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Pima champion makes leap to UA



The nation’s No. 1 collegiate women’s track and field prospect has decided to stay close to home.

Yuliana Perez, a former junior college indoor and outdoor national champion at Pima Community College and the current U.S. track and field national champion in the triple jump, announced yesterday that she will compete for head coach Fred Harvey at the University of Arizona next year.

“I feel the UA offers the best opportunity for me educationally and athletically,” said Perez, 21, in front of co-workers, well-wishers and reporters at the Catalina foothills offices of Mission Management & Trust Co., where she is a part-time employee.

“This is a great opportunity for me.”

Perez, who exhausted her eligibility at Pima last year and has competed as an unattached athlete this season, will receive her associate’s degree from the college next week.

She turned down scholarship offers from national powers LSU and USC.

“It was a very tough decision,” Perez said. “There are a lot of good schools out there. I have my own friends and my own family here in Tucson. I have all the support here that I need.”

Perez also turned down an opportunity from USA Track and Field to move to San Diego and train full time at the USA Track and Field Training Center.

As one of the world’s most promising young triple jumpers, Perez is considered a lock to make the U.S. Olympic team for the 2004 games in Athens.

“You do not have many athletes of her caliber walk into your program,” Harvey said. “She is the national champion, but she wants to be a 50-foot triple jumper. The first thing we are going to do is put her on a weight-training program.”

Last month, Perez won the triple jump competition at the prestigious Mt. SAC Relays in Walnut, Calif., with a jump of 45 feet, 5 1/4 inches.

She has been ranked No. 1 in the triple jump in the United States for the past two years and is considered one of the world’s top-20 triple jumpers.

“I decided to continue my education,” Perez said. “Ever since I was a little girl, I have always believed that an education was the most important thing in my life.”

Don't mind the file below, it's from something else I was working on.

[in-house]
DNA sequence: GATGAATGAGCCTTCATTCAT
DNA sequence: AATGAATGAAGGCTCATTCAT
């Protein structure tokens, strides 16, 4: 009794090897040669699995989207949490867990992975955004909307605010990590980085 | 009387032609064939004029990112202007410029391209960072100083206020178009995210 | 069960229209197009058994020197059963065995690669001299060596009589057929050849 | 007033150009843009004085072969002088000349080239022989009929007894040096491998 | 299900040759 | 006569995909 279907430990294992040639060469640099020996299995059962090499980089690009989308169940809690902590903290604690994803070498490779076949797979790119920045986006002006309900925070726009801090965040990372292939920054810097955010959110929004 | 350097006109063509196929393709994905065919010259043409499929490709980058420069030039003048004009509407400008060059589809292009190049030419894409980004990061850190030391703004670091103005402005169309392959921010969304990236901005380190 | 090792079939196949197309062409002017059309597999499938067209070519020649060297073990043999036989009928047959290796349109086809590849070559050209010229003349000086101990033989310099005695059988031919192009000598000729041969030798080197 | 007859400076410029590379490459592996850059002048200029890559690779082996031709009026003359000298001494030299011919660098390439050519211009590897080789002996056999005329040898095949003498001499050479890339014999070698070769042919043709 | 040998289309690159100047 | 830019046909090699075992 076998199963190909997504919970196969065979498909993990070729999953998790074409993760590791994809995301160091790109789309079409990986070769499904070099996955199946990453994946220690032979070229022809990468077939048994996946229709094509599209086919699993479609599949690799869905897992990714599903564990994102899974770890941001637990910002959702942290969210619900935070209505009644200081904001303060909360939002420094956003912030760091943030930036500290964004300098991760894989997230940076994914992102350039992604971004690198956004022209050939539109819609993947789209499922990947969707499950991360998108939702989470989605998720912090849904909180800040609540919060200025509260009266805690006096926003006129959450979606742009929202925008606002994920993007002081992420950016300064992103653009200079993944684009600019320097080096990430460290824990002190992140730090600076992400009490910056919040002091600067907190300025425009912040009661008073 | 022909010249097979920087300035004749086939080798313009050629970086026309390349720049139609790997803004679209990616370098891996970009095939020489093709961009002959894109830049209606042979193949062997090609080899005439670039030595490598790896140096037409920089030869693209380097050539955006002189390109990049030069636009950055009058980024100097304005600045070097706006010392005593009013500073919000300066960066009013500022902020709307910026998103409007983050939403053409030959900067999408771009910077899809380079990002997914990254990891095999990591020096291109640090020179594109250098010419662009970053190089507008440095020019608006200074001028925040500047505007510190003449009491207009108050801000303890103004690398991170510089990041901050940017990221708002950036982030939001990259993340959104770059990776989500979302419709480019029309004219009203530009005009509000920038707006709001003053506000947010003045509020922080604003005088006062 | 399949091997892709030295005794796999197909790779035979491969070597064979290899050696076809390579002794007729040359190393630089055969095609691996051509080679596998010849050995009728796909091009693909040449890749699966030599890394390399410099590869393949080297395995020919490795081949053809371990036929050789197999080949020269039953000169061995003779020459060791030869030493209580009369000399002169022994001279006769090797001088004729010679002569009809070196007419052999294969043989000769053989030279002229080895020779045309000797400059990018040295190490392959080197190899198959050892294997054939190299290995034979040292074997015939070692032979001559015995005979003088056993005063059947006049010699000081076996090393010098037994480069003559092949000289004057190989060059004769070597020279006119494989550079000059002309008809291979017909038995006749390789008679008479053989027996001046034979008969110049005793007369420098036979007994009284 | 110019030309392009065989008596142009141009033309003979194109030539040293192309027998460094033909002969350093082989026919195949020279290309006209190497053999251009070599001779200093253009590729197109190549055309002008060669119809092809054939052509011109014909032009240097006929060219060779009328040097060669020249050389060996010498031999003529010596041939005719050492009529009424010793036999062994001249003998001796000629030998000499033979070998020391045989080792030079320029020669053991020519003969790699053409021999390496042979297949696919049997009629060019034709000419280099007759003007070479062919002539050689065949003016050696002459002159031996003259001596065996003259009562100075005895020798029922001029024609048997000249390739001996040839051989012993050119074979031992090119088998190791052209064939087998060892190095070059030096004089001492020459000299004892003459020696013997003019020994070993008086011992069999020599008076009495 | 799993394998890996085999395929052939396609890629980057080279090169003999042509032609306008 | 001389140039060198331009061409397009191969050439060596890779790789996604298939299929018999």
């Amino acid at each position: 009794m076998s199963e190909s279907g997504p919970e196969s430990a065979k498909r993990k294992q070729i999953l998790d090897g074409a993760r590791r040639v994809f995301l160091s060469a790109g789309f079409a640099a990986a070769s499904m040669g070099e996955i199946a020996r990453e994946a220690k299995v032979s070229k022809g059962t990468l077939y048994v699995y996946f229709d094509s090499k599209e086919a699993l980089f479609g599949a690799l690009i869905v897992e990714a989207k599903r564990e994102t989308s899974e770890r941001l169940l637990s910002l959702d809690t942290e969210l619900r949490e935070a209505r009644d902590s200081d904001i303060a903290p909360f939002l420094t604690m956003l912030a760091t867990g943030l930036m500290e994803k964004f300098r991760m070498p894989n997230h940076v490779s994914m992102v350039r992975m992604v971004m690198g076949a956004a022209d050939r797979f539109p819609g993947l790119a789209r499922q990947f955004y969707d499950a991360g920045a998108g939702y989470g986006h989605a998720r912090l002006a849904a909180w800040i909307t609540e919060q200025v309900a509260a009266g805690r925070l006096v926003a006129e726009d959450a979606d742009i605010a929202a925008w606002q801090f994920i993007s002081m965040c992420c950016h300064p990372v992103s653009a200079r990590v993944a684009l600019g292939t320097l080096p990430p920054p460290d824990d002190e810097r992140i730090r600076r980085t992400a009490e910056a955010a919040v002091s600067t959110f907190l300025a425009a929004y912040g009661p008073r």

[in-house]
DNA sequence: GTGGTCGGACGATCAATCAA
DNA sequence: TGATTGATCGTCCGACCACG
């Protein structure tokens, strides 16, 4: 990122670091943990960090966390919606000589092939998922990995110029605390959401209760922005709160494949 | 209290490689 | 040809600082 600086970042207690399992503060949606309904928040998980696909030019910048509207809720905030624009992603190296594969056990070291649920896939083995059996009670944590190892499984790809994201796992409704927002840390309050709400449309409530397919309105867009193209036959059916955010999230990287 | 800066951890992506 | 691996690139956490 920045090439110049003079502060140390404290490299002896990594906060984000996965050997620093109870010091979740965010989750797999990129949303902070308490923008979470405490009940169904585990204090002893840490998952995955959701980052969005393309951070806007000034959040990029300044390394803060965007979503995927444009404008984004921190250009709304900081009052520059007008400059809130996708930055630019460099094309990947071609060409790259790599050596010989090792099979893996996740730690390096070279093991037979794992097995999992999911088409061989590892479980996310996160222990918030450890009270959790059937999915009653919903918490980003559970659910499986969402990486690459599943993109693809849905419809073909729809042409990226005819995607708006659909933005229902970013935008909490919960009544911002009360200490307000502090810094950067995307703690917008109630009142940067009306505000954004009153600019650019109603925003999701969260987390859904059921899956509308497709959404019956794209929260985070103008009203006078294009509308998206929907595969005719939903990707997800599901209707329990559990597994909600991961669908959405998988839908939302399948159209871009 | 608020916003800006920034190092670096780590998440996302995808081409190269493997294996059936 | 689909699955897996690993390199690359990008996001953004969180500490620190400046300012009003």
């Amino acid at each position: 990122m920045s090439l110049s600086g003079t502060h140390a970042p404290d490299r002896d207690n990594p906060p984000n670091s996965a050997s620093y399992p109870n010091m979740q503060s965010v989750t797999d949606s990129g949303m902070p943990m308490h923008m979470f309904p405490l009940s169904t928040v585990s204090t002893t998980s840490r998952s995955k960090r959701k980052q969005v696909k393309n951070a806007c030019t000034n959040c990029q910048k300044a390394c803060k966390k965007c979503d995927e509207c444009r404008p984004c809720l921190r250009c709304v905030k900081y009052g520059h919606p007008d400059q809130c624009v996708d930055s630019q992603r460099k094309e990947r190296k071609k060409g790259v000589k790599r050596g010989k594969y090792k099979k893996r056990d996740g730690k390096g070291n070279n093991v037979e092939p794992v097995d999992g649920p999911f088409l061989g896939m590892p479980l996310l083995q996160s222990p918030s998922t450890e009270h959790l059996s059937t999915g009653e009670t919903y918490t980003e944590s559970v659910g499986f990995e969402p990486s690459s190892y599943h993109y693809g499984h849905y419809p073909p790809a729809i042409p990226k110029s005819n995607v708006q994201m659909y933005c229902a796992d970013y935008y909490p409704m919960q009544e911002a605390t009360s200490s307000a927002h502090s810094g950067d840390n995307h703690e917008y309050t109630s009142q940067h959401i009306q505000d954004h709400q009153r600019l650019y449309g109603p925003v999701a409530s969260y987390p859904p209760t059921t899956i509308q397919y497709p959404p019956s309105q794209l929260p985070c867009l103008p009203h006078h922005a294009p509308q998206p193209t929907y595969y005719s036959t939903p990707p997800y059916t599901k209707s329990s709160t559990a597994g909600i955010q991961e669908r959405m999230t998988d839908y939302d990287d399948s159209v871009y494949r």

Perez’s parents, Juan Carlos Martinez Vallez and Osmayda Perez, are Afro-Cubans who came to American with more than 200,000 other Cubans in the 1980 event known as the Mariel boat lift.

Vallez, who had a criminal record, was jailed upon his arrival in America. As recently as three years ago, he was still in prison in Atlanta.

Yuliana, Osmayda’s first daughter and her second child, was born at Tucson Medical Center. Osmayda, who had a second son and was living in San Diego, was shot to death under still-unclear circumstances when Yuliana was 2.

Perez and her two brothers remained in foster care in California for three years. They then were sent to Cuba to live with Vallez’s parents in Havana when Perez was 5.

In Cuba, Perez developed into one of the country’s premier young athletes, taking three Cuban high school triple jump championships.

She returned alone to Tucson four years ago after Cuban sports officials tried to force her to give up her U.S. citizenship. She competed for Pima College during the 2001 and 2002 track and field seasons.

Perez is the third major women’s recruit to sign with UA in the past year.

Tiffany McDonald, a standout senior sprinter/hurdler at Peoria High, agreed to be a Wildcat last fall. Billy Joe Grant, the defending U.S. juniors champion in the discus, signed up in January to become a Wildcat. Grant is a senior at Arroyo Grande High in Arroyo Grande, Calif.

“Our goal as a staff is to win a national championship,” Harvey said. “As everyone knows, you have to have those type of athletes, but you also have to develop them right.”


CUTLINE: Pima track star Yuliana Perez signs her letter of intent to attend the University of Arizona.

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